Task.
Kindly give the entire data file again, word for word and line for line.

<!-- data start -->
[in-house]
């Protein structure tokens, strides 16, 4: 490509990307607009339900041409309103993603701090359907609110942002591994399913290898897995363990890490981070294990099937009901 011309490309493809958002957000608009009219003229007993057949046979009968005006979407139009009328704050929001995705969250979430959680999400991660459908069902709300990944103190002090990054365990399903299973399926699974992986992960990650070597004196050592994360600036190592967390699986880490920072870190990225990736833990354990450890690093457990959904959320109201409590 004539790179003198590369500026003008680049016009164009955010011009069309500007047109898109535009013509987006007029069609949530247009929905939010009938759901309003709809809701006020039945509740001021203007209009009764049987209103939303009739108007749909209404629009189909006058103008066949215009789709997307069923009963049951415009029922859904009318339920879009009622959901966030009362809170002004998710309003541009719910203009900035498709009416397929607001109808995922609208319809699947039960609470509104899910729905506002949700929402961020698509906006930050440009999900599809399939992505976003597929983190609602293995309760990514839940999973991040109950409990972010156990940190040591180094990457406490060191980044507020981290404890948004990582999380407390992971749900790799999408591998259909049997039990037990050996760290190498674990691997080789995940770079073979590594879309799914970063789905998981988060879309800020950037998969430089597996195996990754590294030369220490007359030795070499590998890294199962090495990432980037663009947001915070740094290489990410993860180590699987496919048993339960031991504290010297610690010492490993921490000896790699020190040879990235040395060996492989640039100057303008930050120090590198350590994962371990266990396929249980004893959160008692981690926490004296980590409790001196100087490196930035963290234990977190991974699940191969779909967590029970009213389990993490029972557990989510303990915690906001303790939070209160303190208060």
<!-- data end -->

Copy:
[in-house]
């Protein structure tokens, strides 16, 4: 490509990307607009339900041409309103993603701090359907609110942002591994399913290898897995363990890490981070294990099937009901 011309490309493809958002957000608009009219003229007993057949046979009968005006979407139009009328704050929001995705969250979430959680999400991660459908069902709300990944103190002090990054365990399903299973399926699974992986992960990650070597004196050592994360600036190592967390699986880490920072870190990225990736833990354990450890690093457990959904959320109201409590 004539790179003198590369500026003008680049016009164009955010011009069309500007047109898109535009013509987006007029069609949530247009929905939010009938759901309003709809809701006020039945509740001021203007209009009764049987209103939303009739108007749909209404629009189909006058103008066949215009789709997307069923009963049951415009029922859904009318339920879009009622959901966030009362809170002004998710309003541009719910203009900035498709009416397929607001109808995922609208319809699947039960609470509104899910729905506002949700929402961020698509906006930050440009999900599809399939992505976003597929983190609602293995309760990514839940999973991040109950409990972010156990940190040591180094990457406490060191980044507020981290404890948004990582999380407390992971749900790799999408591998259909049997039990037990050996760290190498674990691997080789995940770079073979590594879309799914970063789905998981988060879309800020950037998969430089597996195996990754590294030369220490007359030795070499590998890294199962090495990432980037663009947001915070740094290489990410993860180590699987496919048993339960031991504290010297610690010492490993921490000896790699020190040879990235040395060996492989640039100057303008930050120090590198350590994962371990266990396929249980004893959160008692981690926490004296980590409790001196100087490196930035963290234990977190991974699940191969779909967590029970009213389990993490029972557990989510303990915690906001303790939070209160303190208060």